In addition, Prof. Kohse-Höinghaus intends to concentrate on promoting young scientists in combustion research. "I'm particularly interested in finding out how young scientists in various parts of the world see the energy scenarios of the future and the role of combustion in this context. Ideas in China or Brazil are probably quite different from those in Germany", Kohse-Höinghaus explains. She also sees a need to promote women in the technological disciplines represented in the Combustion Institute. During her term as vice president, she already launched the programme "Women in Combustion", with a focus on networking, mentoring, and coaching activities.
Although its roots go back to 1928, the international Combustion Institute was first founded in the USA in 1954. The importance of combustion in the energy sector is almost impossible to overestimate. More than two-thirds of the global energy consumption in transport and power generation derives from the combustion of fossil and alternative fuels. In addition, combustion contributes to major industrial processes such as steel and glass production. Moreover, an understanding of combustion is crucial for fire safety.
With the growing demand for energy in many parts of the world, combustion can be expected to continue to make a significant contribution to the energy mix over the next 20 years. This makes it all the more important to develop and implement low-emission, high-efficiency combustion strategies today. Both basic and applied research in this field require the collaboration of many disciplines including chemistry, physics, fluid mechanics, and chemical and mechanical engineering. The design of practical combustors, as in automotive engines and gas turbines, also increasingly calls for sophisticated computer-based models of the combustion process.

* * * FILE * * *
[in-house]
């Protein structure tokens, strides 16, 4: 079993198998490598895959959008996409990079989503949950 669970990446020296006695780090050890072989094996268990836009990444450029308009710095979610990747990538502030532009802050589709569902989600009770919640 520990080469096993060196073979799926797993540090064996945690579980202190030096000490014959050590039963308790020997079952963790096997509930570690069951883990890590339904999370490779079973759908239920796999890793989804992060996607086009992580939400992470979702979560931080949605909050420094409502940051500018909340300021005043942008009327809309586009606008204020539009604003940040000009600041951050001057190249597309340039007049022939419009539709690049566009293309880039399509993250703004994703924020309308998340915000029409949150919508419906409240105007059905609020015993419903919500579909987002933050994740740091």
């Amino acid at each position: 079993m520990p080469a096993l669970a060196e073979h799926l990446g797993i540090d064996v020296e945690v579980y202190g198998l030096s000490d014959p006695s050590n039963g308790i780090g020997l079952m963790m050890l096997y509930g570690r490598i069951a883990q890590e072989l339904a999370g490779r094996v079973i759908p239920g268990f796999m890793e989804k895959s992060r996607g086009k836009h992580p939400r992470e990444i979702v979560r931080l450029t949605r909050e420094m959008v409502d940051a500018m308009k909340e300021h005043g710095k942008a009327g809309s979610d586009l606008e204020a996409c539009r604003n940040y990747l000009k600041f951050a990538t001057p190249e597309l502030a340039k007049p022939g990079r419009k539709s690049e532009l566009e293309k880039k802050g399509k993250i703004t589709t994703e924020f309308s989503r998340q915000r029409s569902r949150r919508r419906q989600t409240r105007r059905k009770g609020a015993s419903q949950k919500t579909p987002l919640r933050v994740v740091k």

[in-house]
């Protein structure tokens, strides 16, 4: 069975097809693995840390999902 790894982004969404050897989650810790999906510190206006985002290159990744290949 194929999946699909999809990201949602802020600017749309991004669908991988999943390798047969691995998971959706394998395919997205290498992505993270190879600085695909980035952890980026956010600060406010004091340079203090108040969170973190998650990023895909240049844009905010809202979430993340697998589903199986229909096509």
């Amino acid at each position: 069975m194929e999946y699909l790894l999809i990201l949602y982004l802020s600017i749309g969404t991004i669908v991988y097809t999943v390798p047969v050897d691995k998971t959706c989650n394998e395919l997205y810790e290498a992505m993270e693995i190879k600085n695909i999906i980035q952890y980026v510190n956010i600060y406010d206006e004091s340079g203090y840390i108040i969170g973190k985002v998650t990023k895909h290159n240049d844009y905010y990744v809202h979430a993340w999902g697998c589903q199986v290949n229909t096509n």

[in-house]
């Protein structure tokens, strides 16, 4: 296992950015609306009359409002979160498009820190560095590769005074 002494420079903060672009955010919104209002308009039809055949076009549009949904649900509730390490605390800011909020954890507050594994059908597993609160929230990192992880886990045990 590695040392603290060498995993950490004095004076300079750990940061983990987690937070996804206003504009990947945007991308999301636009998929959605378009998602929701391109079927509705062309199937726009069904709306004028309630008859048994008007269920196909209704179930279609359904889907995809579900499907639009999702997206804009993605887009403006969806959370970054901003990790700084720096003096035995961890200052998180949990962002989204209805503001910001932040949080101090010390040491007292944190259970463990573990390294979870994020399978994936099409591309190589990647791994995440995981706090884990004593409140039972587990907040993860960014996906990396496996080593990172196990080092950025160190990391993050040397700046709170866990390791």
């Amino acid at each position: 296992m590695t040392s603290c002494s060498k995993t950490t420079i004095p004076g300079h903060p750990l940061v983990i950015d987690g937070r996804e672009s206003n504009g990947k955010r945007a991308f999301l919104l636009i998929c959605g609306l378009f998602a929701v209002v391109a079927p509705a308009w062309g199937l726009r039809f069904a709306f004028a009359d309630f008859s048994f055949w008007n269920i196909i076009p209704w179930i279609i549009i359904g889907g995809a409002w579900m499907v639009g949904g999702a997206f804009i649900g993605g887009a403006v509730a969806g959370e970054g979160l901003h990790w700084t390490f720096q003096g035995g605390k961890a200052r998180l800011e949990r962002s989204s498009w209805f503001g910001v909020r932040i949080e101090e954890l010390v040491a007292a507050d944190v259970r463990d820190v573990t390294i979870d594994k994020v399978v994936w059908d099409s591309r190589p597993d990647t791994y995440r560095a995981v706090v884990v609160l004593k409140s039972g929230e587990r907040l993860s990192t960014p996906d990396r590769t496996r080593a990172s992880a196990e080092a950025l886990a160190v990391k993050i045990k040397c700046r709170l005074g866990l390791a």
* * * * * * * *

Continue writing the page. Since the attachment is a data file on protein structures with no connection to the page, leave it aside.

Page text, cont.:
"I am pleased to see that this interdisciplinary work at the interface of molecular science and technical processing fascinates many young scientists; moreover, this provides them with excellent qualifications for other interdisciplinary fields", Kohse-Höinghaus elaborates, who also sees analogies to Bielefeld University's mission statement of "transcending boundaries". Katharina Kohse-Höinghaus has been professor for physical chemistry at Bielefeld University since 1994 and a member of the University Council since 2008. She is an active member of several scientific organizations including the senates of the German Research Foundation, the Helmholtz Association of German Research Centres, and the International Advisory Board of the Alexander von Humboldt Foundation. In 2007 and 2008, she served as the president of the German Bunsen Society for physical chemistry. (© Bielefeld University)